In assessing income for personal injury matters, it is typically more difficult to project the economic loss of a self-employed individual. However, compensation packages for employed individuals can be quite complex. Without properly identifying and interpreting the details of an employee’s compensation, a claim for loss of employment income may be overstated or understated.
This post will address the documents that assist with determining total compensation of an employed individual and some things to keep in mind when interpreting the numbers on a statement of earnings and personal tax returns.
Employment Income Documents
To understand the complete picture of an employee’s compensation, there are several documents to request in addition to the individual’s income tax returns:
* Offer of Employment: An offer of employment will set out the specific elements of an employee’s compensation package. For example, consider an employee that must relocate to a new city for an employment opportunity. The offer of employment can include a relocation allowance and a housing allowance. A housing allowance could be a one-time lump sum payment, a monthly allowance, or a combination of both.
* Statements of Earnings: Annual statements of earnings (or pay stubs) detail the exact amounts of employment income that an employee has received including regular salary, overtime pay (if applicable), performance bonuses, relocation and housing allowances, and other items including vacation payouts. It is important to understand that some employment income may not be recurring (housing and relocation allowances). If the one-time amounts are interpreted as ongoing income, the calculation of projected earnings will be overstated.
* Collective Bargaining Agreement: The Collective Bargaining Agreement will set out and specify details related to a pension plan, employee benefits, and salary increases during the years of the agreement. It is important to obtain the agreements for the relevant years that the economic loss is being calculated. The bargaining agreement will also specify the amount of union dues and pension contributions that an employee must make. These are usually a percentage of gross annual salary. The bargaining agreement may also include a salary grid that specifies annual salary based on title and seniority.
* Benefits Booklet: An employee’s benefits will be set out in the employee benefits booklet. Important items include the amount of short-term disability benefits (eg. 100% of gross pay for a number of weeks then moving to 70% of gross pay) and long-term disability benefits. Short-term disability benefits are usually considered to be taxable while long-term disability benefits may be taxable or non-taxable. Other considerations regarding long-term disability benefits include whether they are indexed for inflation and the length of time an employee may receive LTDs (ie. to age 65).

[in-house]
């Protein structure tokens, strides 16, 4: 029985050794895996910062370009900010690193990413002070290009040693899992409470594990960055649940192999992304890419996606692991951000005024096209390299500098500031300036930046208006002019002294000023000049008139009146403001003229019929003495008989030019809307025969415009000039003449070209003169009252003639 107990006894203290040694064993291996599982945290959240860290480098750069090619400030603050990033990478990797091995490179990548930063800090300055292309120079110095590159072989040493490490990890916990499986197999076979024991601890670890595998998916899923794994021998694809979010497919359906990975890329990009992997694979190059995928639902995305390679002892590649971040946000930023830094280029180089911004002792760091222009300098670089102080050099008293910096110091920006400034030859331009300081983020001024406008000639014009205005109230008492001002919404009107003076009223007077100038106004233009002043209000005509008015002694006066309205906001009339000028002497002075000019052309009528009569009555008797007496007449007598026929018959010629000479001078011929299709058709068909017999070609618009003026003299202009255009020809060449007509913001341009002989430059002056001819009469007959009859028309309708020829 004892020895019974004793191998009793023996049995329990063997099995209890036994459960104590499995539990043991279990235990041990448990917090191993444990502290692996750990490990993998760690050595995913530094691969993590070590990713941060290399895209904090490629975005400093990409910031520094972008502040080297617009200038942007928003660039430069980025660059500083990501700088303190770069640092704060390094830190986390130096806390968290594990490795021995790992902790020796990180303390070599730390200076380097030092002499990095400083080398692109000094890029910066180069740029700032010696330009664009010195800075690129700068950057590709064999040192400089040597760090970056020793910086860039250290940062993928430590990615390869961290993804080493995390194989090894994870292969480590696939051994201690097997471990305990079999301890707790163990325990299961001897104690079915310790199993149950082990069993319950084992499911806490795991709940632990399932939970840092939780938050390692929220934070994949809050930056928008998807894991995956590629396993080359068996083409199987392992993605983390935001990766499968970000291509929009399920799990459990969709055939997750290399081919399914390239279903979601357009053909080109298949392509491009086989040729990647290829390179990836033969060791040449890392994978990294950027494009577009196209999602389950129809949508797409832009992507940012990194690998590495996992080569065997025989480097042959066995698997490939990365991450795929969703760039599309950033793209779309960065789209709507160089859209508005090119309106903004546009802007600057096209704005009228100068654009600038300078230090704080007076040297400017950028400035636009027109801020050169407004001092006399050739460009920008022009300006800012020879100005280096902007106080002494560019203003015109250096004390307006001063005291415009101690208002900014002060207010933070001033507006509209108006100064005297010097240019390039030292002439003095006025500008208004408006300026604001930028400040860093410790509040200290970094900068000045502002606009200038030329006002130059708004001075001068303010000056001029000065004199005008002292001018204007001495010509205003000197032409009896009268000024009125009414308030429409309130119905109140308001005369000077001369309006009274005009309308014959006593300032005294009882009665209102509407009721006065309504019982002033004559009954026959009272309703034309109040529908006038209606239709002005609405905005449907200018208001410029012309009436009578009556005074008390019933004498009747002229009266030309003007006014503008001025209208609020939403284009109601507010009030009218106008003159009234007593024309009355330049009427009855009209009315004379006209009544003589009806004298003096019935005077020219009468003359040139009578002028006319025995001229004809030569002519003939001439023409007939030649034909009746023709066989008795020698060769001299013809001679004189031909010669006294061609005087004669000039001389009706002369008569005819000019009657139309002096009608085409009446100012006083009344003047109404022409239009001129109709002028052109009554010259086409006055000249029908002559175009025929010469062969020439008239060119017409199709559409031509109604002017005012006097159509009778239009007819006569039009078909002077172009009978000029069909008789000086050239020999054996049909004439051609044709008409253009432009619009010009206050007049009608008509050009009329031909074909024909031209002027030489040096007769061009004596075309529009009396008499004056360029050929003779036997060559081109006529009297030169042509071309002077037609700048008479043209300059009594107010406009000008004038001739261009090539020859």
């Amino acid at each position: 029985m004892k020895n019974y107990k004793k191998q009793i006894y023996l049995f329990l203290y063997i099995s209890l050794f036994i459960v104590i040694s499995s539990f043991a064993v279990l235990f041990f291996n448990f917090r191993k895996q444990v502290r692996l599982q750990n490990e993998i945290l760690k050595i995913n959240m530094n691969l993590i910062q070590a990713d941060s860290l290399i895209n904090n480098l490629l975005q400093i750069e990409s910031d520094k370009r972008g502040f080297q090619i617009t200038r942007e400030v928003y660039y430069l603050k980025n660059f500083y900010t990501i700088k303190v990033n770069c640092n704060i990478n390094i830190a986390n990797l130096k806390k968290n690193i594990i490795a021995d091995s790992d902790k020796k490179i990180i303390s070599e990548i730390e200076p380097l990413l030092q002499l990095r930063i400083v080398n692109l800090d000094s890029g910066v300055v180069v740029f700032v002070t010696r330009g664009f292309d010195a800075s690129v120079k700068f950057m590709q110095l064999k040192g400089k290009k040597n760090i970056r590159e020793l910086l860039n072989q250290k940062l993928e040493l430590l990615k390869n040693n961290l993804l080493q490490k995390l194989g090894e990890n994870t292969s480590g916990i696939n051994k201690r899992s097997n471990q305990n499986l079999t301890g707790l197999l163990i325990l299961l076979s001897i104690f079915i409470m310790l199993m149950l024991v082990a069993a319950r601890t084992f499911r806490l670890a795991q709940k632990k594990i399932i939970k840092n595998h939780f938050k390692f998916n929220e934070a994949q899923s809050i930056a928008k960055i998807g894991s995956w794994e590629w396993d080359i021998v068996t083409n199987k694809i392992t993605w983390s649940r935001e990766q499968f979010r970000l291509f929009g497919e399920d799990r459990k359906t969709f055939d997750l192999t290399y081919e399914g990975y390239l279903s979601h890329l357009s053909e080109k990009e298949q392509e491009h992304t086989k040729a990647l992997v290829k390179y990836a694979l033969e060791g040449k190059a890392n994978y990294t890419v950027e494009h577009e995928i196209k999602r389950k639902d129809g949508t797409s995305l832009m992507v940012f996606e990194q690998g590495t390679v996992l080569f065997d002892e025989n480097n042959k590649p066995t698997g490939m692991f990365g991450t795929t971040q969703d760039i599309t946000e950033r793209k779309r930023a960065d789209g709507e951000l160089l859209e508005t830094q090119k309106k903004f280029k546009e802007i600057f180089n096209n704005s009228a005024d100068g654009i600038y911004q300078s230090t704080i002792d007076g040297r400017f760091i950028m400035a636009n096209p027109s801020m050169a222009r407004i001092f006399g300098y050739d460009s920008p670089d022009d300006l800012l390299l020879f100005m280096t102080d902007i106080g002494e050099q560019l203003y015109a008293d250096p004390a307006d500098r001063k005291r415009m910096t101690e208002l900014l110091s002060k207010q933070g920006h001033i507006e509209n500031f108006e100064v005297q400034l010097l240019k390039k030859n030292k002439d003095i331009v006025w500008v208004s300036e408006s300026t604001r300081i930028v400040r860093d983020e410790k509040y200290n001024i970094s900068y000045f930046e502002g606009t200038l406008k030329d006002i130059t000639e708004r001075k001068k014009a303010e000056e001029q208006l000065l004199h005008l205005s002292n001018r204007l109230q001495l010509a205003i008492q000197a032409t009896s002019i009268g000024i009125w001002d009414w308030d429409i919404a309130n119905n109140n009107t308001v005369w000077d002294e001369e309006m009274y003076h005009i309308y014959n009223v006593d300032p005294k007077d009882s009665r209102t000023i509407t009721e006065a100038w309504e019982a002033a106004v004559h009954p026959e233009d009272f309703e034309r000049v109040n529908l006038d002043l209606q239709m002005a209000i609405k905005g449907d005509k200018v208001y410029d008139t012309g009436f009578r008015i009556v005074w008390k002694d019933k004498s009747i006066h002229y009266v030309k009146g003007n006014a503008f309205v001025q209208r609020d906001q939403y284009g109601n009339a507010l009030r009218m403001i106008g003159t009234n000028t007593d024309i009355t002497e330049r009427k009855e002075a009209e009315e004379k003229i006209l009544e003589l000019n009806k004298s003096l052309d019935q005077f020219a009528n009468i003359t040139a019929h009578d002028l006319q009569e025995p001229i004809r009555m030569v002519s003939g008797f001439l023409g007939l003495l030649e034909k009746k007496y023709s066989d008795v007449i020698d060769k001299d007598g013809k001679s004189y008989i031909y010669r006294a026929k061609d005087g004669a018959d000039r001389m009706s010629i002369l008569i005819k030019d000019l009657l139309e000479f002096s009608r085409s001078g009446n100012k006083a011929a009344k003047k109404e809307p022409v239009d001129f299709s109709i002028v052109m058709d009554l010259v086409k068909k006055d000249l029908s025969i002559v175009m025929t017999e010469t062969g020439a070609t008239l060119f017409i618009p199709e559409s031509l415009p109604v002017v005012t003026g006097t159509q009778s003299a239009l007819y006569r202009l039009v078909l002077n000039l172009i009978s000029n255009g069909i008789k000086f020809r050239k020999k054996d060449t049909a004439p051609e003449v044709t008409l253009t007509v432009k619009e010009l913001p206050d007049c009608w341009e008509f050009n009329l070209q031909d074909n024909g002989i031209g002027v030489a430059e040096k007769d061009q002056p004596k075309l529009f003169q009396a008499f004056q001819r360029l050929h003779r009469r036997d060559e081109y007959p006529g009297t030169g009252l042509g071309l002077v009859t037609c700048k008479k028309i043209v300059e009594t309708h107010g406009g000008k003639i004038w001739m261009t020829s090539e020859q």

* Annual Pension Statement: The annual pension statement will indicate important dates including (a) first date of pension credit, (b) pension credits accumulated at the present date, and (c) early retirement date (with unreduced pension) and regular retirement date. Many pension plans include an option for an employee to retire before the age of 65.
Things to Keep in Mind
* Union Dues and Pension Contributions: An individual’s T1 Personal Income Tax Return or Tax Return Summary will include a line for union dues and pension contributions. These amounts should be deducted from the T4 salary to determine an individual’s ‘true’ annual gross income. This deduction is important because the benefit of the annual pension contributions will be realized in the post-retirement period. If the contributions are not deducted from the individual’s gross income the benefit of the pension is essentially ‘double counted’ and as a consequence a damages calculation will overstate the individual’s economic loss.
* Taxable or Non-Taxable Benefits: It is important to determine if employee benefits – whether they are part of a dental or health package, collateral benefits (Short-term or Long-term disability), or housing allowance – are taxable or non-taxable. Dental and health benefits are often a combination of employer paid (taxable) and employee paid (non-taxable). It is important to understand what percentage of the benefits are employer paid. Otherwise a calculation of annual benefits may understate the value.
* Vacation Pay and Sick Pay: Tax returns will include vacation payout as T4 employment income. Often when an employee officially moves to an employer’s disability plan, the last paycheck before moving to the disability plan will include vacation payout for unused vacation days. This amount will result in a higher paycheck than usual. The employee may also receive a lump sum for unused sick days. Some unions provide their employees with a very high number of annual sick days so this lump sum payout can easily be in the 4 figures of 5 figures.
* Disability Payments: When an employee receives short-term disability payments, they are often included as employment income on a statement of earnings. The amounts for STD benefits must be separated from actual gross earnings as STD benefits are considered a collateral benefit.